Thursday, May 8, 2008

Serving More People, Better, And For Less

“The baby boomers are coming! The baby boomers are coming!” You can hear the cry ringing out in agencies and organizations that work with blind and low vision people throughout the country. And, just when they need more money and resources to deal with the influx of newly blind seniors, the Federal and state governments, feeling the crunch of a poor economy and a raging Federal deficit, are scaling back. Our brave, blind services militia is standing exposed, running out of ammunition, and seeing the hoard descending upon them. Wise people know that if this first line of defense fails and cannot contain the influx of newly blind seniors helping the majority of them to live independently with a high quality of life, society will feel the impact several times over with Medicare and Medicaid costs soaring and a huge demand society cannot fill for specialized housing, transportation, personal attendants, and more.

You might think that the adaptive technology industry and the vendors who have, for years, made a healthy profit selling traditional screen readers, hardware, and services to this community, would now step up to the plate and help the home team meet the challenge. But that doesn’t seem to be the case. So far it looks as if traditional screen reader vendors will simply sit back and profiteer with little concern for the social impact of failure.

Guerrilla Tactics

When conventional forces cannot prevail the only option is to use guerrilla tactics. Fortunately guerrilla tactics are what Serotek knows best. And we’ve created the tools our blind services militia can use to reach out to more people, provide them with an almost instant ability to live independently, and do it even as budgets are being squeezed.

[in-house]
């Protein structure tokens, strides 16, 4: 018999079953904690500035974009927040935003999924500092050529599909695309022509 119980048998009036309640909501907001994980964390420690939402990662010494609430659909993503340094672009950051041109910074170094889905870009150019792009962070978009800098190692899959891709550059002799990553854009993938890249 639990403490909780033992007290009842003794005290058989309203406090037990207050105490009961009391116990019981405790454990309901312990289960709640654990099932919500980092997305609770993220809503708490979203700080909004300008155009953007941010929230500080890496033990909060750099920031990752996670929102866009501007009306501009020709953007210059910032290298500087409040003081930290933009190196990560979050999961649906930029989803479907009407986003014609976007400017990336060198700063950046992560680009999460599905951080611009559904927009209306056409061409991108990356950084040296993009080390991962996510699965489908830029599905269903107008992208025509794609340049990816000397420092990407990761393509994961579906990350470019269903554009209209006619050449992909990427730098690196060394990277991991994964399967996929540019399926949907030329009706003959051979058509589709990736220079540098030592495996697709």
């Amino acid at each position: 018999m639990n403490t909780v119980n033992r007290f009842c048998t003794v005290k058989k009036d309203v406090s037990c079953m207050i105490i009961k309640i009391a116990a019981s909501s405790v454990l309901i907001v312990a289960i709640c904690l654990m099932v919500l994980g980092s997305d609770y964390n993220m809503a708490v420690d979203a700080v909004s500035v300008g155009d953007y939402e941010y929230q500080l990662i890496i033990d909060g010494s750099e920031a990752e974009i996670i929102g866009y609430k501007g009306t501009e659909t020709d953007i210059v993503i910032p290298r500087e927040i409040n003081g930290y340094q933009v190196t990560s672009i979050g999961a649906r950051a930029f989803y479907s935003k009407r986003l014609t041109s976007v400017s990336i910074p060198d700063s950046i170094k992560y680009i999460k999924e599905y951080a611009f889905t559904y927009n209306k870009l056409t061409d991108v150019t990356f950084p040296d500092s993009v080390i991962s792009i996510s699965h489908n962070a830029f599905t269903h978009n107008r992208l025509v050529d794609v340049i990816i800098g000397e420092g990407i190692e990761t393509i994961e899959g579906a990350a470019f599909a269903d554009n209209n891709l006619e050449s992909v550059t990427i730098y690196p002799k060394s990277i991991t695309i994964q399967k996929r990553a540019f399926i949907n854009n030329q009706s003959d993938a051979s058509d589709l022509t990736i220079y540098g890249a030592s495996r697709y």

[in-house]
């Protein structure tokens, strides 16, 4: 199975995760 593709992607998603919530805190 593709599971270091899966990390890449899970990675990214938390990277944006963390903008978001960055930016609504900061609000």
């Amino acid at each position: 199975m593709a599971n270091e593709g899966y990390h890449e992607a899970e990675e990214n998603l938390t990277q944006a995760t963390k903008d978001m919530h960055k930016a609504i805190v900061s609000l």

First, Serotek has given the home team an unlimited supply of free accessibility software. That’s right. System Access To Go (SAToGo) is Serotek’s award-winning access tool available at no charge to anyone connected to the Internet. Compare that to licenses costing $1,000 or more from traditional vendors. How many more customers can you serve on your budget? As many as you can introduce to SAToGo – that’s how many. Your organization doesn’t need to spend scarce resources buying software and maintenance licenses for your clientele.

Not everyone will want to use an Internet-based accessibility tool For those who want the software resident on their machine and want the ability to interact between their home and work computers you can point them to Serotek’s software as a service offering (SAS). For less than $25 per month they can have it all: System Access Mobile, NEO speech, and four years of System Access Mobile Network. This is a cost within almost anyone’s budget (less than a cup of coffee per day).

Even with free software, though, your agencies resources will be taxed to the max. How can you physically serve the number of people who will be begging for help in the coming decade? The answer is Remote Incident Manager (RIM). RIM is Serotek’s powerful distance learning tool. Your trainers can work from the office or from home directly contacting clients at home. RIM allows the trainer and client to share the client’s “desktop.” The trainer can adjust the client’s computer, if necessary and then either using a separate voice line or Voice over Internet Protocol, teach the application in a hands-on fashion. Everything the client sees, the trainer sees. The trainer can intervene as necessary, point out errors, and gently steer the client to right process. Any application can be trained remotely including those overweight, overpriced conventional screen readers that some people insist they need.

Does it work? Joe Devine said, “In my experience, the one hour a week [remote] session was a more effective and efficient use of the instructor’s time. I was able to progress much more rapidly than in the three hour classroom session. My proficiency has greatly improved. I am happy and relieved to have improved enough to be functional on my computer.”

How about System Access? Can it handle real screen reader duties? Larry Klug of Clovernook in Cincinnati reports: “I am proud to announce that my consumer Jim Keller, who uses System Access, received the Blind Employee of the Year award last Friday at the annual Clovernook Center for the Blind Annual Banquet.”